‘Nights at the chicken factory would feel like a holiday compared with –’
‘I’m going now, Lou. I’ll see you later.’
‘So would you like to go somewhere this afternoon? We could drive somewhere if you like.’
Nathan had been gone for almost half an hour. I had spun out the washing of the tea mugs as long as humanly possible, and I thought that if I spent one more hour in this silent house my head might explode.
He turned his head towards me. ‘Where did you have in mind?’
‘I don’t know. Just a drive in the country?’ I was doing this thing I sometimes do of pretending I’m Treena. She is one of those people who are completely calm and competent, and as a result no one ever messes with her. I sounded, to my own ears, professional and upbeat.
‘The country,’ he said, as if considering it. ‘And what would we see. Some trees? Some sky?’
‘I don’t know. What do you normally do?’
‘I don’t do anything, Miss Clark. I can’t do anything any more. I sit. I just about exist.’
‘Well,’ I said, ‘I was told that you have a car that’s adapted for wheelchair use?’
‘And you’re worried that it will stop working if it doesn’t get used every day?’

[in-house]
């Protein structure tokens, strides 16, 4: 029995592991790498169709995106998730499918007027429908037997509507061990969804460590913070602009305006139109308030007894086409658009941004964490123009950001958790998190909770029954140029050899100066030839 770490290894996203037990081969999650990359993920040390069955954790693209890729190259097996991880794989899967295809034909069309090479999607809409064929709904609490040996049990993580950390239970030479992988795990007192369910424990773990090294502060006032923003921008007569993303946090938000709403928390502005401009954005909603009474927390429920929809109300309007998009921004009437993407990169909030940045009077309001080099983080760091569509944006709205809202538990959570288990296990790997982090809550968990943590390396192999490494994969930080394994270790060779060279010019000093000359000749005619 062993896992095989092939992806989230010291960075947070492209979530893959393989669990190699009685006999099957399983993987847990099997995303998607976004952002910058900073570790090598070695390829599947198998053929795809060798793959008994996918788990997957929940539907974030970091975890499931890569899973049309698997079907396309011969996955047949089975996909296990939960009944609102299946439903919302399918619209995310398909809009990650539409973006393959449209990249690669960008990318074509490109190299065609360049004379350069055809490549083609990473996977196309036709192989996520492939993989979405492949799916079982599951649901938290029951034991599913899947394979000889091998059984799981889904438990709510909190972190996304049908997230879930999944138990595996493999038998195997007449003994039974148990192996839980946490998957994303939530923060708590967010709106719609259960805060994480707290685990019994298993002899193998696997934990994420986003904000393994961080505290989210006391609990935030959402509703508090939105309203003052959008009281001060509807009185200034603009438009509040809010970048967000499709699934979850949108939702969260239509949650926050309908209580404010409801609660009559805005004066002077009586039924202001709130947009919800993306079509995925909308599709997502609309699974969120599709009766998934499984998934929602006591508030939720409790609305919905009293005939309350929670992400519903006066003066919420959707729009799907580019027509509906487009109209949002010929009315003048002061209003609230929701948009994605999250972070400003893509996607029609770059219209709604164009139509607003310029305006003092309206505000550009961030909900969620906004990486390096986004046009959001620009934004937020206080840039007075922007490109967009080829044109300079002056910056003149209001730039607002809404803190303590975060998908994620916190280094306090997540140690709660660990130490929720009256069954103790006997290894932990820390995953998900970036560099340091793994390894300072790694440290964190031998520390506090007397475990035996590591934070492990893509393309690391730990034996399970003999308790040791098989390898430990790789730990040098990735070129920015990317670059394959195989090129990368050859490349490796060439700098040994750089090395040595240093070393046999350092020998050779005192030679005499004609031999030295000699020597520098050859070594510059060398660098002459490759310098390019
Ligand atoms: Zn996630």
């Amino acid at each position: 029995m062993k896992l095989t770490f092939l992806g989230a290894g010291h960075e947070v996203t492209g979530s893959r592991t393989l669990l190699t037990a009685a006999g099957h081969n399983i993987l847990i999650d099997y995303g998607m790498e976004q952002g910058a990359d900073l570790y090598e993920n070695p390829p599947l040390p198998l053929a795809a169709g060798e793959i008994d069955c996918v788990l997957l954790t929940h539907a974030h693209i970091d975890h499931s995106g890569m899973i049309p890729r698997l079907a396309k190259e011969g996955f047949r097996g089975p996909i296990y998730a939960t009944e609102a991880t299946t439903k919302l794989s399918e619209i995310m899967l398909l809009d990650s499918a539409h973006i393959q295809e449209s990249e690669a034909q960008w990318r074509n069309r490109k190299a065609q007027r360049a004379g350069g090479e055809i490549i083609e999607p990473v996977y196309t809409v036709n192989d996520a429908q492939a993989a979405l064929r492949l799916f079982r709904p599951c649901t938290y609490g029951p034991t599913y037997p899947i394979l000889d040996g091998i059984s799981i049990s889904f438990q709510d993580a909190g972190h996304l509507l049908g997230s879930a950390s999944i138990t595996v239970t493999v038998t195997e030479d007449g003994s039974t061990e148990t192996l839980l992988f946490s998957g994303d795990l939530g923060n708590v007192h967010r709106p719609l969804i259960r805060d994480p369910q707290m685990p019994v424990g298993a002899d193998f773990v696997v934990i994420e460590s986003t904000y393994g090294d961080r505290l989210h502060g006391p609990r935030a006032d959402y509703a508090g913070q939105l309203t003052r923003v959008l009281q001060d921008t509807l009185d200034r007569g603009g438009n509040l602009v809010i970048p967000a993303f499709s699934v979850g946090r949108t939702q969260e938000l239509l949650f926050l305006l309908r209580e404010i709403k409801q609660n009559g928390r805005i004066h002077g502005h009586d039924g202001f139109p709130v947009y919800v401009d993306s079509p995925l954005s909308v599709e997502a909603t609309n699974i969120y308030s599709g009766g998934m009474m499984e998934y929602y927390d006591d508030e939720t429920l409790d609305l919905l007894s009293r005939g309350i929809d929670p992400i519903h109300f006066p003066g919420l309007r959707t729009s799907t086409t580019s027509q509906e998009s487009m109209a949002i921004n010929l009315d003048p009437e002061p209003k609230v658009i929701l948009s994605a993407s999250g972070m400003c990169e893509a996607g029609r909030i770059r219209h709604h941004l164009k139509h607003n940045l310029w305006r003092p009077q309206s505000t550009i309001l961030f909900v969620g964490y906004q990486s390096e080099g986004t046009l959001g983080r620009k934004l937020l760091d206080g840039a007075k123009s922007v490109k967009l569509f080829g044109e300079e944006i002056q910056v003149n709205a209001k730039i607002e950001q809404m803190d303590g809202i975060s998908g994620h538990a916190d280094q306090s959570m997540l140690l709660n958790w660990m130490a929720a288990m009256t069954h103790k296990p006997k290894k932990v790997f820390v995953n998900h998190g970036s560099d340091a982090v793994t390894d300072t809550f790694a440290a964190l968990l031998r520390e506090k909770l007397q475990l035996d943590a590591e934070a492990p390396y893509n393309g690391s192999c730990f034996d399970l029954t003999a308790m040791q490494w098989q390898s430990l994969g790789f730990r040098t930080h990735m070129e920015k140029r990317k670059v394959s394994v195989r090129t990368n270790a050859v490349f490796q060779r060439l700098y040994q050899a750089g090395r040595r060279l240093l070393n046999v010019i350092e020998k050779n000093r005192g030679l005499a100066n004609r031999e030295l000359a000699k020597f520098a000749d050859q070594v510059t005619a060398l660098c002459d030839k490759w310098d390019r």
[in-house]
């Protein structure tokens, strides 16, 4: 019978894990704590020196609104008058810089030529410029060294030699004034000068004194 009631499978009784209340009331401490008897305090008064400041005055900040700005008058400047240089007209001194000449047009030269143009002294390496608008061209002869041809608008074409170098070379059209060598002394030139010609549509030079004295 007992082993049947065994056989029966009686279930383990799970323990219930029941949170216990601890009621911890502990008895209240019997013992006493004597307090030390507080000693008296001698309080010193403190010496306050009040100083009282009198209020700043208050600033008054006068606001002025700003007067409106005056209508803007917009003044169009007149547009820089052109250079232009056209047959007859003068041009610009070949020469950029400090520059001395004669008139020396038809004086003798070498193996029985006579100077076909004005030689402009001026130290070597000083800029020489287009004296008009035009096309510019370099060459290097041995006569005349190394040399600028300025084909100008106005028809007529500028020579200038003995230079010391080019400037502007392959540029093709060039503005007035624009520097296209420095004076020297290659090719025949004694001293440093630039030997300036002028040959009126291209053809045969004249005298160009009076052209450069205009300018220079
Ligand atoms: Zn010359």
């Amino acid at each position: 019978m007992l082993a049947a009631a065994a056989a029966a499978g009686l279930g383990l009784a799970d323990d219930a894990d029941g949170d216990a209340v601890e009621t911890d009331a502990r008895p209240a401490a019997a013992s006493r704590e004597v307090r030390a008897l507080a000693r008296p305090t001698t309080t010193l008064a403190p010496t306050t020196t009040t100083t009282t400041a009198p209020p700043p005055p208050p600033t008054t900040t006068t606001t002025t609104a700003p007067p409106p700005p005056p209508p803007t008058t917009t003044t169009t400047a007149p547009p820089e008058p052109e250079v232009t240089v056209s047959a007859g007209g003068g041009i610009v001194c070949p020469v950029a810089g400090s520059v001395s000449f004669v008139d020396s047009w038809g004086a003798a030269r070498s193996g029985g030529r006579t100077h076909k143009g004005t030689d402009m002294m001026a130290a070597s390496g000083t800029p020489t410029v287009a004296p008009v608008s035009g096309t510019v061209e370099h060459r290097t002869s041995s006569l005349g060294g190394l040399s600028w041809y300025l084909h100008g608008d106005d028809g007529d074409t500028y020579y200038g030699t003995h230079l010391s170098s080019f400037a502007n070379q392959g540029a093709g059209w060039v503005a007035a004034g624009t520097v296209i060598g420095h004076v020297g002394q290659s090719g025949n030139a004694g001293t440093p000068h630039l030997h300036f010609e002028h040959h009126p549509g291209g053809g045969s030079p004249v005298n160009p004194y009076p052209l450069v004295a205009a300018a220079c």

‘No, but I –’
‘Are you telling me I should go out?’
‘I just thought –’
‘You thought a little drive would be good for me? A breath of fresh air?’
‘I’m just trying to –’
‘Miss Clark, my life is not going to be significantly improved by a drive around Stortfold’s country lanes.’ He turned away.
His head had sunk into his shoulders and I wondered whether he was comfortable. It didn’t seem to be the time to ask him. We sat in silence.
‘Do you want me to bring you your computer?’
‘Why, have you thought of a good quadriplegic support group I could join? Quads R Us? The Tin Wheel Club?’
I took a deep breath, trying to make my voice sound confident. ‘Okay … well … seeing as we’re going to spend all this time in each other’s company perhaps we could get to know something about each other –’
There was something about his face then that made me falter. He was staring straight ahead at the wall, a tic moving in his jaw.
‘It’s just … it’s quite a long time to spend with someone. All day,’ I continued. ‘Perhaps if you could tell me a little of what you want to do, what you like, then I can … make sure things are as you like them?’
This time the silence was painful. I heard my voice slowly swallowed by it, and couldn’t work out what to do with my hands. Treena and her competent manner had evaporated.
Finally, the wheelchair hummed and he turned slowly to face me.